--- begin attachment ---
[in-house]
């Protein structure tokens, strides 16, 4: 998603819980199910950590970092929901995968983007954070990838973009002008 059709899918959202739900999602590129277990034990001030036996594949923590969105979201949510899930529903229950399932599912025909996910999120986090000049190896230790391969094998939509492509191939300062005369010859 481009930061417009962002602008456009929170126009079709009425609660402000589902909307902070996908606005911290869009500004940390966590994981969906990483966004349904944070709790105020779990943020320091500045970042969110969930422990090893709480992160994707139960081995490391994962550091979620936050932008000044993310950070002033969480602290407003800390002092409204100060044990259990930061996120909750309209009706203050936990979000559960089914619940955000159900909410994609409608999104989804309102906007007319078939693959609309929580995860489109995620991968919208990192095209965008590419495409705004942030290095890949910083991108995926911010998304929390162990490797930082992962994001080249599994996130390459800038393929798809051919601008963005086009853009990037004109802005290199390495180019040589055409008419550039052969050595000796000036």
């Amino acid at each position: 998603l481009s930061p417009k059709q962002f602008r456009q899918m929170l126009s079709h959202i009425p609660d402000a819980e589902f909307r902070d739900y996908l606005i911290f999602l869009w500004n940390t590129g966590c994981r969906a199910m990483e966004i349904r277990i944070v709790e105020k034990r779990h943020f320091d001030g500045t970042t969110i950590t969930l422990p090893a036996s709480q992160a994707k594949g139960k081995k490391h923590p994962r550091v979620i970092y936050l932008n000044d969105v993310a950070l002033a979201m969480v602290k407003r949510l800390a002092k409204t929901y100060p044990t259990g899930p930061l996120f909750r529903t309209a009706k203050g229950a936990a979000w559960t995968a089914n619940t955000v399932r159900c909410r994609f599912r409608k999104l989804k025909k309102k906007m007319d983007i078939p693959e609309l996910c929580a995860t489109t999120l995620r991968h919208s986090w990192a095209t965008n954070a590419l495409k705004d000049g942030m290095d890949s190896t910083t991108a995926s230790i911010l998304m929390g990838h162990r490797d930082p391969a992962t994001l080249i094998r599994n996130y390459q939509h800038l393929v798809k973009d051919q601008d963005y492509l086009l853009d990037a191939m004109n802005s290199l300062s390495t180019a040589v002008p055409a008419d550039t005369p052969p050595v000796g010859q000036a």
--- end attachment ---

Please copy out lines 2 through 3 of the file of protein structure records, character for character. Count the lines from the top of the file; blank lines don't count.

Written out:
């Protein structure tokens, strides 16, 4: 998603819980199910950590970092929901995968983007954070990838973009002008 059709899918959202739900999602590129277990034990001030036996594949923590969105979201949510899930529903229950399932599912025909996910999120986090000049190896230790391969094998939509492509191939300062005369010859 481009930061417009962002602008456009929170126009079709009425609660402000589902909307902070996908606005911290869009500004940390966590994981969906990483966004349904944070709790105020779990943020320091500045970042969110969930422990090893709480992160994707139960081995490391994962550091979620936050932008000044993310950070002033969480602290407003800390002092409204100060044990259990930061996120909750309209009706203050936990979000559960089914619940955000159900909410994609409608999104989804309102906007007319078939693959609309929580995860489109995620991968919208990192095209965008590419495409705004942030290095890949910083991108995926911010998304929390162990490797930082992962994001080249599994996130390459800038393929798809051919601008963005086009853009990037004109802005290199390495180019040589055409008419550039052969050595000796000036």
């Amino acid at each position: 998603l481009s930061p417009k059709q962002f602008r456009q899918m929170l126009s079709h959202i009425p609660d402000a819980e589902f909307r902070d739900y996908l606005i911290f999602l869009w500004n940390t590129g966590c994981r969906a199910m990483e966004i349904r277990i944070v709790e105020k034990r779990h943020f320091d001030g500045t970042t969110i950590t969930l422990p090893a036996s709480q992160a994707k594949g139960k081995k490391h923590p994962r550091v979620i970092y936050l932008n000044d969105v993310a950070l002033a979201m969480v602290k407003r949510l800390a002092k409204t929901y100060p044990t259990g899930p930061l996120f909750r529903t309209a009706k203050g229950a936990a979000w559960t995968a089914n619940t955000v399932r159900c909410r994609f599912r409608k999104l989804k025909k309102k906007m007319d983007i078939p693959e609309l996910c929580a995860t489109t999120l995620r991968h919208s986090w990192a095209t965008n954070a590419l495409k705004d000049g942030m290095d890949s190896t910083t991108a995926s230790i911010l998304m929390g990838h162990r490797d930082p391969a992962t994001l080249i094998r599994n996130y390459q939509h800038l393929v798809k973009d051919q601008d963005y492509l086009l853009d990037a191939m004109n802005s290199l300062s390495t180019a040589v002008p055409a008419d550039t005369p052969p050595v000796g010859q000036a």